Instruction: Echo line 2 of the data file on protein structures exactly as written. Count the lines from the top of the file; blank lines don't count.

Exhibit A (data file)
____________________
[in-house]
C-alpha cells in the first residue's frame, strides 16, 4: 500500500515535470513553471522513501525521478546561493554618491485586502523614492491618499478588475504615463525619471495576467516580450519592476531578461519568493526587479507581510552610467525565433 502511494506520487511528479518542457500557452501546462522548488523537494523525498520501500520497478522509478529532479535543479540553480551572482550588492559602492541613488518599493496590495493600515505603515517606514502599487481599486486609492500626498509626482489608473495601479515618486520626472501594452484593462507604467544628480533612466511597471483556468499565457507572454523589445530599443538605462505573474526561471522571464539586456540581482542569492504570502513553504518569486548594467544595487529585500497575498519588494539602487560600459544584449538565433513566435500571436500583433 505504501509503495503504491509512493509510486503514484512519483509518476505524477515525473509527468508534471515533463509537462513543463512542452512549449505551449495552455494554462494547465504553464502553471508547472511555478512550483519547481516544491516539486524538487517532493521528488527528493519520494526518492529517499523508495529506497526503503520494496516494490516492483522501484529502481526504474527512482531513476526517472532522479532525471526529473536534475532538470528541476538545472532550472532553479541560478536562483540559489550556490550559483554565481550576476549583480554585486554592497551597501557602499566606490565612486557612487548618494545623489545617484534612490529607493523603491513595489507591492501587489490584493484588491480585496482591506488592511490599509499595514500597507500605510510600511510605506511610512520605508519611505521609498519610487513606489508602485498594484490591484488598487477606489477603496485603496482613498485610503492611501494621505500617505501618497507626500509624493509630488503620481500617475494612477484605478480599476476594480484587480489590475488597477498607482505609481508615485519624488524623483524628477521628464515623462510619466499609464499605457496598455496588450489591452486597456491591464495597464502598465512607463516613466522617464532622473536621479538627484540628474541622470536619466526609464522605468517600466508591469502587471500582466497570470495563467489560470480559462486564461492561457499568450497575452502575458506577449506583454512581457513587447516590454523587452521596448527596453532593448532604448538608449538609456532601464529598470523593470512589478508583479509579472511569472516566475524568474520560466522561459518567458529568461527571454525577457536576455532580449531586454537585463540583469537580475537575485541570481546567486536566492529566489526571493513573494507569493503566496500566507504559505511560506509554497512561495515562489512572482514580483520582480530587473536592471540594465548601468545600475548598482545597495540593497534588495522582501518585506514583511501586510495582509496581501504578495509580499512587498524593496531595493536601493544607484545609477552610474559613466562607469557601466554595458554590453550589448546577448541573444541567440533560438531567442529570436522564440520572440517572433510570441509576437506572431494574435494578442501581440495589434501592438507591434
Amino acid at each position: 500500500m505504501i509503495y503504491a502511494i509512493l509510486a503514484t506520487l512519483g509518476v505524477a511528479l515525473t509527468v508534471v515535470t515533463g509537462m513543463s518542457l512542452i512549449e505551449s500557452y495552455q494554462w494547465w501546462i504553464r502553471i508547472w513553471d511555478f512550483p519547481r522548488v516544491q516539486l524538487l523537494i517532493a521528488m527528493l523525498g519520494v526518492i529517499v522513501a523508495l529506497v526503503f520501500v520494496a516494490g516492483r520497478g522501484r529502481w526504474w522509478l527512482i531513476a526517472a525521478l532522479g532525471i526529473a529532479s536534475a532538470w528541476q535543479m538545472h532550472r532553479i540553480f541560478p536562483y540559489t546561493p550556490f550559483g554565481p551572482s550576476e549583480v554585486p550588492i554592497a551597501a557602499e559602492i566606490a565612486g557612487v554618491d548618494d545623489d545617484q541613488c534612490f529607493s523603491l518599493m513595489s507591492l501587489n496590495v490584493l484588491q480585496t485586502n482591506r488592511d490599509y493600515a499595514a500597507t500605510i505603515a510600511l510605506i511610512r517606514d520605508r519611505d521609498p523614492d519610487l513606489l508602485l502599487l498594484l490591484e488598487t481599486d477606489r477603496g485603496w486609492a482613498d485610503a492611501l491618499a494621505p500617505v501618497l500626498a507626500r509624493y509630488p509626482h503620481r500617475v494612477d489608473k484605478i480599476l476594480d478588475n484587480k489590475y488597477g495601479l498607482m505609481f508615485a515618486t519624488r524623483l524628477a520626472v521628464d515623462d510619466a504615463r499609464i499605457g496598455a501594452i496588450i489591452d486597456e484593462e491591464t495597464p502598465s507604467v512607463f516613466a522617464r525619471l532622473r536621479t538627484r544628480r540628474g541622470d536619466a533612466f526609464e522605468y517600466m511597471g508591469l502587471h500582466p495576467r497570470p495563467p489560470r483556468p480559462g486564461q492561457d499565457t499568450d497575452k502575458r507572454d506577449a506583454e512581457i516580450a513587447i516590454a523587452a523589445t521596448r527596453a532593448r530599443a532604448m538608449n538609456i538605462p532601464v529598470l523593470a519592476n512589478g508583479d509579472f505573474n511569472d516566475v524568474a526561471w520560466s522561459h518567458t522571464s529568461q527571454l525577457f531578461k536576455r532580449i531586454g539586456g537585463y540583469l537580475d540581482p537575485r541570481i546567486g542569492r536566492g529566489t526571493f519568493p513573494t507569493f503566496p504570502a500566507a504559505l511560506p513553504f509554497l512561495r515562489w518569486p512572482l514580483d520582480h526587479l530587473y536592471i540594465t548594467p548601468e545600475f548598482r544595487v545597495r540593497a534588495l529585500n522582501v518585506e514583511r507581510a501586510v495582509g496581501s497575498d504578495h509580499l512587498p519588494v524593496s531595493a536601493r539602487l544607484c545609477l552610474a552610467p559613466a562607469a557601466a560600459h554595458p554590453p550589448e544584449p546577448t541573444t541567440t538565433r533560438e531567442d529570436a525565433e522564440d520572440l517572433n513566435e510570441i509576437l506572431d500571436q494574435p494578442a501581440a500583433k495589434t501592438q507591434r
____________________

C-alpha cells in the first residue's frame, strides 16, 4: 500500500515535470513553471522513501525521478546561493554618491485586502523614492491618499478588475504615463525619471495576467516580450519592476531578461519568493526587479507581510552610467525565433 502511494506520487511528479518542457500557452501546462522548488523537494523525498520501500520497478522509478529532479535543479540553480551572482550588492559602492541613488518599493496590495493600515505603515517606514502599487481599486486609492500626498509626482489608473495601479515618486520626472501594452484593462507604467544628480533612466511597471483556468499565457507572454523589445530599443538605462505573474526561471522571464539586456540581482542569492504570502513553504518569486548594467544595487529585500497575498519588494539602487560600459544584449538565433513566435500571436500583433 505504501509503495503504491509512493509510486503514484512519483509518476505524477515525473509527468508534471515533463509537462513543463512542452512549449505551449495552455494554462494547465504553464502553471508547472511555478512550483519547481516544491516539486524538487517532493521528488527528493519520494526518492529517499523508495529506497526503503520494496516494490516492483522501484529502481526504474527512482531513476526517472532522479532525471526529473536534475532538470528541476538545472532550472532553479541560478536562483540559489550556490550559483554565481550576476549583480554585486554592497551597501557602499566606490565612486557612487548618494545623489545617484534612490529607493523603491513595489507591492501587489490584493484588491480585496482591506488592511490599509499595514500597507500605510510600511510605506511610512520605508519611505521609498519610487513606489508602485498594484490591484488598487477606489477603496485603496482613498485610503492611501494621505500617505501618497507626500509624493509630488503620481500617475494612477484605478480599476476594480484587480489590475488597477498607482505609481508615485519624488524623483524628477521628464515623462510619466499609464499605457496598455496588450489591452486597456491591464495597464502598465512607463516613466522617464532622473536621479538627484540628474541622470536619466526609464522605468517600466508591469502587471500582466497570470495563467489560470480559462486564461492561457499568450497575452502575458506577449506583454512581457513587447516590454523587452521596448527596453532593448532604448538608449538609456532601464529598470523593470512589478508583479509579472511569472516566475524568474520560466522561459518567458529568461527571454525577457536576455532580449531586454537585463540583469537580475537575485541570481546567486536566492529566489526571493513573494507569493503566496500566507504559505511560506509554497512561495515562489512572482514580483520582480530587473536592471540594465548601468545600475548598482545597495540593497534588495522582501518585506514583511501586510495582509496581501504578495509580499512587498524593496531595493536601493544607484545609477552610474559613466562607469557601466554595458554590453550589448546577448541573444541567440533560438531567442529570436522564440520572440517572433510570441509576437506572431494574435494578442501581440495589434501592438507591434